One Step Forward, One Step Back on Redistricting
While most of us have been otherwise preoccupied, there have been two significant developments on the redistricting reform front, one positive, one negative.
The good news is that the package of Ohio ballot initiatives, bearing the rubric of "Reform Ohio Now," has been certified as having received the requisite petitions to appear on the November 2005 general election ballot in the Buckeye State. One of these, as you may know, creates an entirely new redistricting system under independent auspices and sets out criteria placing a premium on competitiveness (one leading GOP opponent in the state predicts it could cost his party, which had previously carried out an egregious gerrymander, up to six U.S. House seats). Republicans will continue to fight the initiatives in court, and are already raising money to beat them in November, but at the moment, RON's future looks bright.
The bad news is in Florida, where one of that state's three political reform initiatives has been ruled off the ballot by a state court on grounds that its text exceeded the state's 100-word limit by six words. The disqualified initiative was the one that set out criteria for redistricting; another still viable initiative creates an independent redistricting commission, and still another requires immediate redistricting prior to the 2008 elections.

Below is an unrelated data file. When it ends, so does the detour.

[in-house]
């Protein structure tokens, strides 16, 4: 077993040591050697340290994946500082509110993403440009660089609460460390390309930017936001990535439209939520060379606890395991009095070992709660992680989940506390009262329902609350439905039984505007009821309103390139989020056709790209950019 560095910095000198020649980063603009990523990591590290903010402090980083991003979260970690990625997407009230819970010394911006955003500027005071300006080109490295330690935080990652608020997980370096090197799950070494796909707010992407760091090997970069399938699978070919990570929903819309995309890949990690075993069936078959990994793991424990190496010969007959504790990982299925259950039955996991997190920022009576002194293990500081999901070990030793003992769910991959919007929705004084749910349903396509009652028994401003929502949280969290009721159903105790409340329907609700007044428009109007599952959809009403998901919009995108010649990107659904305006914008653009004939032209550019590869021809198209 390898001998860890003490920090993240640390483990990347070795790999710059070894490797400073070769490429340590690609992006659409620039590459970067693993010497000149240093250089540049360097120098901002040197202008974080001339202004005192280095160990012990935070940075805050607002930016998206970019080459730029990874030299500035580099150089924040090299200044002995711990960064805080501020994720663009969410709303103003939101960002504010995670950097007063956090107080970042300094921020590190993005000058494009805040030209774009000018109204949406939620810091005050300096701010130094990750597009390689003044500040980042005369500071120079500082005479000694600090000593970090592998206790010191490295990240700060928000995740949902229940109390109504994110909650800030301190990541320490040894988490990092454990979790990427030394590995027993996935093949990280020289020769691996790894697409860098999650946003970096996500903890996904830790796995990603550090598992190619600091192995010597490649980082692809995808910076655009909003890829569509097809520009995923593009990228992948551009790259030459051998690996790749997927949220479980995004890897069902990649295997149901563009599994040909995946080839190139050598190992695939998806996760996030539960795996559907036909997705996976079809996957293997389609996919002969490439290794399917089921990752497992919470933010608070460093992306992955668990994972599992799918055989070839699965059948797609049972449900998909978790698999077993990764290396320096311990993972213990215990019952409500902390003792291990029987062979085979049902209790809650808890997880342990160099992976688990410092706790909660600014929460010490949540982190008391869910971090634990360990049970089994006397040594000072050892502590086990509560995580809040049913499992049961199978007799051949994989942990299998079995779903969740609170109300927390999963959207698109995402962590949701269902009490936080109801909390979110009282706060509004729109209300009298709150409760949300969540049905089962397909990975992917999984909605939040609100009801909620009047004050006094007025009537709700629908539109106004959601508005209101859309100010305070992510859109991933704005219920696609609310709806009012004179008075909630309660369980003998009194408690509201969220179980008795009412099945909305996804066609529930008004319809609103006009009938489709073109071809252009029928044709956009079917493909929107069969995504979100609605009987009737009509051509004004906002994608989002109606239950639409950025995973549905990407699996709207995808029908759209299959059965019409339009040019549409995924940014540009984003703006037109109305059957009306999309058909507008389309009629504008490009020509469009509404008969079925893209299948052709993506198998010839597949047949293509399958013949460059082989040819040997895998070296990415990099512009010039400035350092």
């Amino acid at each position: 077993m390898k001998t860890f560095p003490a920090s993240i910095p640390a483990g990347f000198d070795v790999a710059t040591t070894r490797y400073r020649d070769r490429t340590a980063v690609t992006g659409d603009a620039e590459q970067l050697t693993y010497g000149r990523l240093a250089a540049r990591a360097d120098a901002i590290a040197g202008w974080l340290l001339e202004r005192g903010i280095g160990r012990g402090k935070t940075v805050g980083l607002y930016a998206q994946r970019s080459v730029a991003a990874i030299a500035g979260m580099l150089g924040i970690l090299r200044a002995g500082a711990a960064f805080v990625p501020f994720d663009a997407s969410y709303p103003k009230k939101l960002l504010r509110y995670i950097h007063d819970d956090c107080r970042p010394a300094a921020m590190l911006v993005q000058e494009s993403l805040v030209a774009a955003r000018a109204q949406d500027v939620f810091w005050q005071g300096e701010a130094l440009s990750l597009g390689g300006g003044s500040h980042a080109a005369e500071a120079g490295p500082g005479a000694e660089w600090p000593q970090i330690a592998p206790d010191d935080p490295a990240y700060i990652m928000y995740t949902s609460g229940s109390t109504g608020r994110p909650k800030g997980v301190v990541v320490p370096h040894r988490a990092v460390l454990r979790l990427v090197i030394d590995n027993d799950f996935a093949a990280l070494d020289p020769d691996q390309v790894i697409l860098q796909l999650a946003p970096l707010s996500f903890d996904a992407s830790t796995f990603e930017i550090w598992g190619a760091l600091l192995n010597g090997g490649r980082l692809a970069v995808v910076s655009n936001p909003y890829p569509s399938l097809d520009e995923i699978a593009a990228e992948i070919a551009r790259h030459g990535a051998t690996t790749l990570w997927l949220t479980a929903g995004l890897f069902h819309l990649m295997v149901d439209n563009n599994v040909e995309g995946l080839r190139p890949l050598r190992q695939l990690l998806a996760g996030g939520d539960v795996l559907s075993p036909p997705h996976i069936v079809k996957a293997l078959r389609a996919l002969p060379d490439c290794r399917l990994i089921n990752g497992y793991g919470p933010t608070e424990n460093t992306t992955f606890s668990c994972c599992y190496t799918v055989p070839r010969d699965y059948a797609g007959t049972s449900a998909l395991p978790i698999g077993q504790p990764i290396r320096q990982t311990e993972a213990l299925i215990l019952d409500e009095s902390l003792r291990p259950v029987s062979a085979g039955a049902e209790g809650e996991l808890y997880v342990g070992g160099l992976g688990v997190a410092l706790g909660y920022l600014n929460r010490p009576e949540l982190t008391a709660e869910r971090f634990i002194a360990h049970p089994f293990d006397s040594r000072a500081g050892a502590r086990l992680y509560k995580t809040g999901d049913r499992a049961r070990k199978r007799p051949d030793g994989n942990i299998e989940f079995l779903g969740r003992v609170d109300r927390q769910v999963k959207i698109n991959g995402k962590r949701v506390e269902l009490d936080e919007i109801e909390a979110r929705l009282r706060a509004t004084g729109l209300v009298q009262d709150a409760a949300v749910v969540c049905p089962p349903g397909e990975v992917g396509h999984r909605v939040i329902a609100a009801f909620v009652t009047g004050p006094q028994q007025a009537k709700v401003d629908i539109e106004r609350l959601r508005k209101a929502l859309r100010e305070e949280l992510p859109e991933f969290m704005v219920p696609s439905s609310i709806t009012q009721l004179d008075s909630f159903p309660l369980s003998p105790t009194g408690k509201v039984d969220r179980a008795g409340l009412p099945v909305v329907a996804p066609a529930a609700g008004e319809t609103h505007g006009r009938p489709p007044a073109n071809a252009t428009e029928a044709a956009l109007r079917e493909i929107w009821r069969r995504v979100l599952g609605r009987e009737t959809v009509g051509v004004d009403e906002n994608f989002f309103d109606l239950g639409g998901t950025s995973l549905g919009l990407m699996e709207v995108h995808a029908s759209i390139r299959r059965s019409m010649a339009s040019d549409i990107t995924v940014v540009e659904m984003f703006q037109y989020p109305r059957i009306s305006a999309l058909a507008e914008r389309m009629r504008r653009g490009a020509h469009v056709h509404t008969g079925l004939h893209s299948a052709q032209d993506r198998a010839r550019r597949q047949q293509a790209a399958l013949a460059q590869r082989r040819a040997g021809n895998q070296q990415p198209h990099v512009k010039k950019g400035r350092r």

Since, IMHO, redistricting criteria are the key to successful redistricting reform, the Florida development was a serious though hardly fatal setback. Still, it looks like Ohio will provide the earliest and perhaps the best testing ground for reform. --